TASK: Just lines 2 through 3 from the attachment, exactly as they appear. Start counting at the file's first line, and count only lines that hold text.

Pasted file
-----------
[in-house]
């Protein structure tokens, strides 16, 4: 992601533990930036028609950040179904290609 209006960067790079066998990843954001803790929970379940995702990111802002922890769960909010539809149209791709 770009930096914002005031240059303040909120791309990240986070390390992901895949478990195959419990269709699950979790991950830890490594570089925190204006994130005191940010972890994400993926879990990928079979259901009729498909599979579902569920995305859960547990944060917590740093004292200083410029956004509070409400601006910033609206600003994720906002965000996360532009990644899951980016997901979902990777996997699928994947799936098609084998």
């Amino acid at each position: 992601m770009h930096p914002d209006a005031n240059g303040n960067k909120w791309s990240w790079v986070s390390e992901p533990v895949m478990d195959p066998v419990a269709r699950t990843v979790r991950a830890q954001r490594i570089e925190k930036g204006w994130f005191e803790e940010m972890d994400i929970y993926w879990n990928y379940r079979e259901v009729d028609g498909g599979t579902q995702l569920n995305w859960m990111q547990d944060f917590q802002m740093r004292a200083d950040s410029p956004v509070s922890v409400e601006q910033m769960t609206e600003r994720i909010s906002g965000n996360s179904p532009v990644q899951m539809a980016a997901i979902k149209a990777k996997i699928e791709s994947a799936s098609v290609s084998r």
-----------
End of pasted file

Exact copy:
């Protein structure tokens, strides 16, 4: 992601533990930036028609950040179904290609 209006960067790079066998990843954001803790929970379940995702990111802002922890769960909010539809149209791709 770009930096914002005031240059303040909120791309990240986070390390992901895949478990195959419990269709699950979790991950830890490594570089925190204006994130005191940010972890994400993926879990990928079979259901009729498909599979579902569920995305859960547990944060917590740093004292200083410029956004509070409400601006910033609206600003994720906002965000996360532009990644899951980016997901979902990777996997699928994947799936098609084998």
């Amino acid at each position: 992601m770009h930096p914002d209006a005031n240059g303040n960067k909120w791309s990240w790079v986070s390390e992901p533990v895949m478990d195959p066998v419990a269709r699950t990843v979790r991950a830890q954001r490594i570089e925190k930036g204006w994130f005191e803790e940010m972890d994400i929970y993926w879990n990928y379940r079979e259901v009729d028609g498909g599979t579902q995702l569920n995305w859960m990111q547990d944060f917590q802002m740093r004292a200083d950040s410029p956004v509070s922890v409400e601006q910033m769960t609206e600003r994720i909010s906002g965000n996360s179904p532009v990644q899951m539809a980016a997901i979902k149209a990777k996997i699928e791709s994947a799936s098609v290609s084998r």